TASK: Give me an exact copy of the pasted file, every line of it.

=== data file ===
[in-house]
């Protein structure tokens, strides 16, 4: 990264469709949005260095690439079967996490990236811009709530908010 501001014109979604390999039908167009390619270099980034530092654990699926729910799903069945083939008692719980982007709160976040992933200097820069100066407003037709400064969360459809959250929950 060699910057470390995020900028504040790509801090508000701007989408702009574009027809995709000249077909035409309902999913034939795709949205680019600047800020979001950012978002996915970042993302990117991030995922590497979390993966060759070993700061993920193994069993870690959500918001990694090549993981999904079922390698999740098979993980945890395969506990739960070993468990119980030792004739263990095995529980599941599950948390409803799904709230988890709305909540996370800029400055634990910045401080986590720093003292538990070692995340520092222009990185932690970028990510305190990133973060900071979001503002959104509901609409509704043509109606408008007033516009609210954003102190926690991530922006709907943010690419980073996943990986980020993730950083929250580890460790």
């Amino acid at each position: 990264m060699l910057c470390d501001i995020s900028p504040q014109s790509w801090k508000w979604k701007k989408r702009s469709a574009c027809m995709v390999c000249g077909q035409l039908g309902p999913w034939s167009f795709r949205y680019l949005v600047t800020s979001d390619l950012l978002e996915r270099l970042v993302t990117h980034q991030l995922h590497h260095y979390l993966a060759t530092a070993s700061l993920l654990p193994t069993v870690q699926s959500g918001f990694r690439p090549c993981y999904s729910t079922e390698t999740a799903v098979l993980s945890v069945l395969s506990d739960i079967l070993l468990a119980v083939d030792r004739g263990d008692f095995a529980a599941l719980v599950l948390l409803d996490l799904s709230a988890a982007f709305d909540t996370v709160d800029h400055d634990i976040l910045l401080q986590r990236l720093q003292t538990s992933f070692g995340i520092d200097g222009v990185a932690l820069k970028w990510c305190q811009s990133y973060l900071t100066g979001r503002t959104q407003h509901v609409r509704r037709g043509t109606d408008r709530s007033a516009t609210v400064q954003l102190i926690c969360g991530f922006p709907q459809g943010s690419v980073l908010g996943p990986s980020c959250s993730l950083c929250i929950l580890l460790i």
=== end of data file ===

[in-house]
């Protein structure tokens, strides 16, 4: 990264469709949005260095690439079967996490990236811009709530908010 501001014109979604390999039908167009390619270099980034530092654990699926729910799903069945083939008692719980982007709160976040992933200097820069100066407003037709400064969360459809959250929950 060699910057470390995020900028504040790509801090508000701007989408702009574009027809995709000249077909035409309902999913034939795709949205680019600047800020979001950012978002996915970042993302990117991030995922590497979390993966060759070993700061993920193994069993870690959500918001990694090549993981999904079922390698999740098979993980945890395969506990739960070993468990119980030792004739263990095995529980599941599950948390409803799904709230988890709305909540996370800029400055634990910045401080986590720093003292538990070692995340520092222009990185932690970028990510305190990133973060900071979001503002959104509901609409509704043509109606408008007033516009609210954003102190926690991530922006709907943010690419980073996943990986980020993730950083929250580890460790």
């Amino acid at each position: 990264m060699l910057c470390d501001i995020s900028p504040q014109s790509w801090k508000w979604k701007k989408r702009s469709a574009c027809m995709v390999c000249g077909q035409l039908g309902p999913w034939s167009f795709r949205y680019l949005v600047t800020s979001d390619l950012l978002e996915r270099l970042v993302t990117h980034q991030l995922h590497h260095y979390l993966a060759t530092a070993s700061l993920l654990p193994t069993v870690q699926s959500g918001f990694r690439p090549c993981y999904s729910t079922e390698t999740a799903v098979l993980s945890v069945l395969s506990d739960i079967l070993l468990a119980v083939d030792r004739g263990d008692f095995a529980a599941l719980v599950l948390l409803d996490l799904s709230a988890a982007f709305d909540t996370v709160d800029h400055d634990i976040l910045l401080q986590r990236l720093q003292t538990s992933f070692g995340i520092d200097g222009v990185a932690l820069k970028w990510c305190q811009s990133y973060l900071t100066g979001r503002t959104q407003h509901v609409r509704r037709g043509t109606d408008r709530s007033a516009t609210v400064q954003l102190i926690c969360g991530f922006p709907q459809g943010s690419v980073l908010g996943p990986s980020c959250s993730l950083c929250i929950l580890l460790i």